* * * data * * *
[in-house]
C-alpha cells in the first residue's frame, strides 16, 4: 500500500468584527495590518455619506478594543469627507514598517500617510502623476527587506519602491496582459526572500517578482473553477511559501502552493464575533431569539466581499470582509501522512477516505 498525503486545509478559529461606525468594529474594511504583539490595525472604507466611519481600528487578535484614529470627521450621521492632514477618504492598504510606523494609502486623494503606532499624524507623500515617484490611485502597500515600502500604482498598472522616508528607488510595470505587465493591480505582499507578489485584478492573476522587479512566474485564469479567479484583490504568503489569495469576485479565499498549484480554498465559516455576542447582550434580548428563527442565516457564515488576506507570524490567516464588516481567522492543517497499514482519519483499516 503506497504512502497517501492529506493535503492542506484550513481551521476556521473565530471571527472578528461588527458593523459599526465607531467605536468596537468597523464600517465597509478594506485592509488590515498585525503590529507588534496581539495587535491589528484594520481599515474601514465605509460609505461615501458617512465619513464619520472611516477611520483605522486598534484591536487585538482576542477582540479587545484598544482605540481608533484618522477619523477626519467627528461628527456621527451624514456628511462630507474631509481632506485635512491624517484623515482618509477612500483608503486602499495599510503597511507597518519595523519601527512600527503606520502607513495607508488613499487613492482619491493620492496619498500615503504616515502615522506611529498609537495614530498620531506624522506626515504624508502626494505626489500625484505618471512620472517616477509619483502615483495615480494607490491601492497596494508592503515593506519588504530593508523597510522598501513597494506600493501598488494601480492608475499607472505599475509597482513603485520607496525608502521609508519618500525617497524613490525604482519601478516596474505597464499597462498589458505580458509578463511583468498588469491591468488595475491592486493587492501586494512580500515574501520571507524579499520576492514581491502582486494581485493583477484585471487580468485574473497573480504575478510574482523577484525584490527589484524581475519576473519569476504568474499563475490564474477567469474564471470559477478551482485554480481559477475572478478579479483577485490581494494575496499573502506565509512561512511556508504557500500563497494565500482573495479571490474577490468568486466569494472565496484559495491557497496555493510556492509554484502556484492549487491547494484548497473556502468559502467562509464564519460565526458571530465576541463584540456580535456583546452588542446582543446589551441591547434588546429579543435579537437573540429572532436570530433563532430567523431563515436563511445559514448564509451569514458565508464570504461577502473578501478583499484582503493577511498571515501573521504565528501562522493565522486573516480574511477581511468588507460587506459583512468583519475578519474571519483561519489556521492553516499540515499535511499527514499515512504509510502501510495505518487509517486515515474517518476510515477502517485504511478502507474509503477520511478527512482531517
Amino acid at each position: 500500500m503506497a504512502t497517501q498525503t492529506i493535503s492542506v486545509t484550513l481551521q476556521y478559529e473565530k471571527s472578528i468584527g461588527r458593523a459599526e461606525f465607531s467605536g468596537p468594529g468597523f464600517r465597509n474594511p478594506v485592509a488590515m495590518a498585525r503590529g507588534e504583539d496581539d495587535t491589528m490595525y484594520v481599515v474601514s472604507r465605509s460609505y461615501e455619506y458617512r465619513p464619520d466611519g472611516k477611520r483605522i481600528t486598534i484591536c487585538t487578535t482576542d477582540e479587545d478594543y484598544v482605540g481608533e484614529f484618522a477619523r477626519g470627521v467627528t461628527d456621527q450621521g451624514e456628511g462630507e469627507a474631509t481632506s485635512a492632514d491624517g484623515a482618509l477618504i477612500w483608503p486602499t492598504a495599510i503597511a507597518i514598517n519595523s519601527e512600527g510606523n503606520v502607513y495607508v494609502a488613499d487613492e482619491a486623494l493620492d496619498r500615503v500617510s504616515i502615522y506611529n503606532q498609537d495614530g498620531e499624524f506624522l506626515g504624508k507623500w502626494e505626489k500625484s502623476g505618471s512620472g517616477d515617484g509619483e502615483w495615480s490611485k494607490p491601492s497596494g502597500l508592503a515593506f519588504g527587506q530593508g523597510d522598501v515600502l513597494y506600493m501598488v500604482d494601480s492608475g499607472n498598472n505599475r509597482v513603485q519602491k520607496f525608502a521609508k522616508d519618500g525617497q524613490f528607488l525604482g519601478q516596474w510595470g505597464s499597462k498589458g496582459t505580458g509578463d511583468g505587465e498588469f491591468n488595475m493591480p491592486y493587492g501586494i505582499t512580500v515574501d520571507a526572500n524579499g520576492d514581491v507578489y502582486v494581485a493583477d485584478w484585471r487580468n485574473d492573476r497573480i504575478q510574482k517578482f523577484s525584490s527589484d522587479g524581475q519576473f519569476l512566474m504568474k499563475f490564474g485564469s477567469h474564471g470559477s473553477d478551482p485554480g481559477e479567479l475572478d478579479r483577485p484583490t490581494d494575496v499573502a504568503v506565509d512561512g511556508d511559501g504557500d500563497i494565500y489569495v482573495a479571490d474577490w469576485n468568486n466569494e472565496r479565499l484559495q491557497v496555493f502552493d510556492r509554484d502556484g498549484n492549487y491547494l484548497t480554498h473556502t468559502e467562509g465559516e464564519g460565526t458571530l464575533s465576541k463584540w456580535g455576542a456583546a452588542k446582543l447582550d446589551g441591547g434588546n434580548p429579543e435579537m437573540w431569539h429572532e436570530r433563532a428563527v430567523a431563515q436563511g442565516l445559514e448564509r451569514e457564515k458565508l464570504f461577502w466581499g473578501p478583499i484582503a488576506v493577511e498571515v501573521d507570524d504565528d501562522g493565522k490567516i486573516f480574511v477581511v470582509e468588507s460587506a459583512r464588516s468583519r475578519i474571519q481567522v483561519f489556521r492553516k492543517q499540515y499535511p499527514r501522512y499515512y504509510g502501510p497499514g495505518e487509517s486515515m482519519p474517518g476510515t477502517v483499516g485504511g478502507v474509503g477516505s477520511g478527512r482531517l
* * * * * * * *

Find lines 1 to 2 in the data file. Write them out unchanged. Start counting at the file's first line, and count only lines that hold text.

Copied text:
[in-house]
C-alpha cells in the first residue's frame, strides 16, 4: 500500500468584527495590518455619506478594543469627507514598517500617510502623476527587506519602491496582459526572500517578482473553477511559501502552493464575533431569539466581499470582509501522512477516505 498525503486545509478559529461606525468594529474594511504583539490595525472604507466611519481600528487578535484614529470627521450621521492632514477618504492598504510606523494609502486623494503606532499624524507623500515617484490611485502597500515600502500604482498598472522616508528607488510595470505587465493591480505582499507578489485584478492573476522587479512566474485564469479567479484583490504568503489569495469576485479565499498549484480554498465559516455576542447582550434580548428563527442565516457564515488576506507570524490567516464588516481567522492543517497499514482519519483499516 503506497504512502497517501492529506493535503492542506484550513481551521476556521473565530471571527472578528461588527458593523459599526465607531467605536468596537468597523464600517465597509478594506485592509488590515498585525503590529507588534496581539495587535491589528484594520481599515474601514465605509460609505461615501458617512465619513464619520472611516477611520483605522486598534484591536487585538482576542477582540479587545484598544482605540481608533484618522477619523477626519467627528461628527456621527451624514456628511462630507474631509481632506485635512491624517484623515482618509477612500483608503486602499495599510503597511507597518519595523519601527512600527503606520502607513495607508488613499487613492482619491493620492496619498500615503504616515502615522506611529498609537495614530498620531506624522506626515504624508502626494505626489500625484505618471512620472517616477509619483502615483495615480494607490491601492497596494508592503515593506519588504530593508523597510522598501513597494506600493501598488494601480492608475499607472505599475509597482513603485520607496525608502521609508519618500525617497524613490525604482519601478516596474505597464499597462498589458505580458509578463511583468498588469491591468488595475491592486493587492501586494512580500515574501520571507524579499520576492514581491502582486494581485493583477484585471487580468485574473497573480504575478510574482523577484525584490527589484524581475519576473519569476504568474499563475490564474477567469474564471470559477478551482485554480481559477475572478478579479483577485490581494494575496499573502506565509512561512511556508504557500500563497494565500482573495479571490474577490468568486466569494472565496484559495491557497496555493510556492509554484502556484492549487491547494484548497473556502468559502467562509464564519460565526458571530465576541463584540456580535456583546452588542446582543446589551441591547434588546429579543435579537437573540429572532436570530433563532430567523431563515436563511445559514448564509451569514458565508464570504461577502473578501478583499484582503493577511498571515501573521504565528501562522493565522486573516480574511477581511468588507460587506459583512468583519475578519474571519483561519489556521492553516499540515499535511499527514499515512504509510502501510495505518487509517486515515474517518476510515477502517485504511478502507474509503477520511478527512482531517